Urgent action needed to prevent loss of Early Years Teachers

Improving early years graduates’ prospects, career progression and reward: A joint research report and recommendations from Voice and PACEY

On behalf of their early years and childcare members, PACEY (Professional Association for Childcare and Early Years) and Voice: the union for education professionals are calling on the Government to take urgent action on the pay and status of Early Years Teachers to prevent the loss of these “talented and dedicated teachers who understand the uniqueness of a child’s early development” from the teaching profession.

Their call follows a joint survey of Early Years Teachers (EYTs), Early Years Initial Teacher Training (EYITT) course leaders and past EYITT students about:

  • the availability of EYITT courses and different routes;
  • career aspirations, prospects and pathways of EYTs;
  • barriers to recruitment and retention of EYTs; and
  • how to improve graduate early years qualifications.

The online survey ran between 27 November 2017 and 15 January 2018 and received 428 responses. A majority of these (286 or 67%) were from past EYITT students, whilst 18% (78) were from EYITT course leaders and 15% (64) from current EYITT students.

Respondents to the survey displayed a striking commitment to and passion for working in the early years. However, there was also widespread agreement that the status quo is not working.

Nearly all respondents were concerned about the fact that an Early Years Teacher does not earn the same or have the same recognition as a teacher with Qualified Teacher Status (QTS), even though they receive training of a comparable rigour, and are delivering the same curriculum.

If the pay and conditions of Early Years Teachers do not improve, the sector will lose talented and dedicated teachers who understand the uniqueness of a child’s early development.

Key findings

  • The picture concerning the number of EYITT routes offered and students enrolled is mixed; in some places these are declining, and in others they have remained steady or even increased.
  • Most people who hold or are pursuing EYTS have a strong desire to work in an early years setting directly with children.
  • The majority of EYTs find it difficult to gain graduate-level employment.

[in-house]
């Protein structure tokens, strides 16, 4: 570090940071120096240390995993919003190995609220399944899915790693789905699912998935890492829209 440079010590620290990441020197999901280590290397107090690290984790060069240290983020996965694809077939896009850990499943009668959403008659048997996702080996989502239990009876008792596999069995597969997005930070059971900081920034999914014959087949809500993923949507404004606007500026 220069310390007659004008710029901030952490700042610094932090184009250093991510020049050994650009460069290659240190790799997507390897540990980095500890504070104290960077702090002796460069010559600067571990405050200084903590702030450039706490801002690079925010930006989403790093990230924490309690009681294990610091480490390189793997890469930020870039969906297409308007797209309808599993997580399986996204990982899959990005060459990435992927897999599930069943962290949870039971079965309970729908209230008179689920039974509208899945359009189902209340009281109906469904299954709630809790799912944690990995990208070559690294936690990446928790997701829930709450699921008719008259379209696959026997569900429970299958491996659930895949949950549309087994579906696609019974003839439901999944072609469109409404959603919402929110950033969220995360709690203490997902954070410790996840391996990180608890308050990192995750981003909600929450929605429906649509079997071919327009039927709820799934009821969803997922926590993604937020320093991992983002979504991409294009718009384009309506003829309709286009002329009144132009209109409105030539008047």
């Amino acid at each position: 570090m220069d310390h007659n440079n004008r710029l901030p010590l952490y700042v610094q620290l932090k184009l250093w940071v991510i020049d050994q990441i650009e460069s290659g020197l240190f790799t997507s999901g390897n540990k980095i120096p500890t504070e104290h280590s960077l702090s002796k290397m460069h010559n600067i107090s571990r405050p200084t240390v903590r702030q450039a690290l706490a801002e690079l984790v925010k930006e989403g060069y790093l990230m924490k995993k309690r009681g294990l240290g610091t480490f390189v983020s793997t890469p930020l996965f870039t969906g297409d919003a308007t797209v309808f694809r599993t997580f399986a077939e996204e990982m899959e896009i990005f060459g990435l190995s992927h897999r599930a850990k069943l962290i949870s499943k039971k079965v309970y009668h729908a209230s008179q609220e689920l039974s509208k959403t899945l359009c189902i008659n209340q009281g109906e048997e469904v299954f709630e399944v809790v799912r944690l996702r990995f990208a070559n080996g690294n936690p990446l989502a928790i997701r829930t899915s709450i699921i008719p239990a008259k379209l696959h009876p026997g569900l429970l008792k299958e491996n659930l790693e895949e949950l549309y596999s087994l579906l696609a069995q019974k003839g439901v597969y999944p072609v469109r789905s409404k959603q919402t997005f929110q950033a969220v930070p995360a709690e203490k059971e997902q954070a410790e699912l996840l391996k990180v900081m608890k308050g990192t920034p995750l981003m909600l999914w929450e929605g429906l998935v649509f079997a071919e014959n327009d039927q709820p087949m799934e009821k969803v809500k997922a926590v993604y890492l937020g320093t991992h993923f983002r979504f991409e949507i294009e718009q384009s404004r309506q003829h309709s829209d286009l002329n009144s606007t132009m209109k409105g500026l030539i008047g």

• Schools are by far the employer of choice for the majority of current and prospective EYTs, though a minority are currently employed by them.
  • Most EYTs have not gone on to further courses to gain QTS, but a significant minority have.
  • Half of current EYT trainees think it is likely they will go on further courses to gain QTS.
  • A majority of course leaders are in favour of granting QTS to EYTs.
  • There is a stark difference between the impact of EYTS on confidence and everyday practice compared to career and income. This is much less marked for QTS.
  • Improved pay, conditions and recognition are crucial to recruiting and retaining specialist early years graduates and improving the EYTS qualification.

The survey revealed a mixed picture concerning the number of EYITT routes and students. The majority of EYITT course leaders (80%) reported that their institution was offering the same number of EYITT routes this year as in the previous academic year. Whilst around 17% of course leaders said that there were more students enrolled this year; around a third reported the same number of students; and 43% said that there were fewer students enrolled.

PACEY Chief Executive Liz Bayram said:

“Our children are losing talented Early Years Teachers who understand the uniqueness of a child’s early development and are key to helping close the gap for disadvantaged children. This has to stop.

“We know that quality in the early years is reliant upon well-qualified staff who remain in post so that children can build a strong relationship with their key worker. The early years workforce has become more highly qualified in recent decades but there is evidence that this progress is now at risk.”

Voice General Secretary Deborah Lawson said:

“Recent research has pointed to a downward trend in qualification levels, as settings experience high staff turnover because they cannot afford to retain their experienced staff, invest in their training and development – or even recruit them in the first place.

“To stem this exodus of specialist graduates working in early years, the Government needs to take urgent action. In view of our findings, PACEY and Voice have made a number of short- and medium-term recommendations.”

Recommendations

As soon as is reasonably practicable, the Department for Education should:

  1. Allow Early Years Teachers to lead nursery and reception classes in maintained schools.

This proposal was consulted on last year as part of the Early years workforce strategy and should be implemented as a stopgap measure until more meaningful reform can be achieved (see recommendations 7 and 8 below).

  1. Reinstate the target that every setting in England should benefit from graduate pedagogical leadership.